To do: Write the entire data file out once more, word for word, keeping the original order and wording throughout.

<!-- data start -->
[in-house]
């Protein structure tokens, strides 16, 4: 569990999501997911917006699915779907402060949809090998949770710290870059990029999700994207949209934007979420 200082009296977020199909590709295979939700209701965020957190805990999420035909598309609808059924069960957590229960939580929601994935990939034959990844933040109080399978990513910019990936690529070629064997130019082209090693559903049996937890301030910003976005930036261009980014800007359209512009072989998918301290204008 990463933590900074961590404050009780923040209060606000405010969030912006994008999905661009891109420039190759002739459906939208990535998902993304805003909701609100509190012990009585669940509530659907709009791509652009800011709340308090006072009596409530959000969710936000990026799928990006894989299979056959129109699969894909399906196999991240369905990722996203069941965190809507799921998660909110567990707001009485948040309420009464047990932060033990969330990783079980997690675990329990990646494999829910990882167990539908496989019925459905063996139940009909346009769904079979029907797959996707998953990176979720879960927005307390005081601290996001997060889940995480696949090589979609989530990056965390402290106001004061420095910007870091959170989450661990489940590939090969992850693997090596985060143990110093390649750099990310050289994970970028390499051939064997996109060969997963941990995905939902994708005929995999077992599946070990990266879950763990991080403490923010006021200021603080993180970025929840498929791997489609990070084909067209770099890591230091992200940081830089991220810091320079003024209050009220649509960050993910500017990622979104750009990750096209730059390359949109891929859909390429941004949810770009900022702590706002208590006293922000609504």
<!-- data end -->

[in-house]
């Protein structure tokens, strides 16, 4: 569990999501997911917006699915779907402060949809090998949770710290870059990029999700994207949209934007979420 200082009296977020199909590709295979939700209701965020957190805990999420035909598309609808059924069960957590229960939580929601994935990939034959990844933040109080399978990513910019990936690529070629064997130019082209090693559903049996937890301030910003976005930036261009980014800007359209512009072989998918301290204008 990463933590900074961590404050009780923040209060606000405010969030912006994008999905661009891109420039190759002739459906939208990535998902993304805003909701609100509190012990009585669940509530659907709009791509652009800011709340308090006072009596409530959000969710936000990026799928990006894989299979056959129109699969894909399906196999991240369905990722996203069941965190809507799921998660909110567990707001009485948040309420009464047990932060033990969330990783079980997690675990329990990646494999829910990882167990539908496989019925459905063996139940009909346009769904079979029907797959996707998953990176979720879960927005307390005081601290996001997060889940995480696949090589979609989530990056965390402290106001004061420095910007870091959170989450661990489940590939090969992850693997090596985060143990110093390649750099990310050289994970970028390499051939064997996109060969997963941990995905939902994708005929995999077992599946070990990266879950763990991080403490923010006021200021603080993180970025929840498929791997489609990070084909067209770099890591230091992200940081830089991220810091320079003024209050009220649509960050993910500017990622979104750009990750096209730059390359949109891929859909390429941004949810770009900022702590706002208590006293922000609504």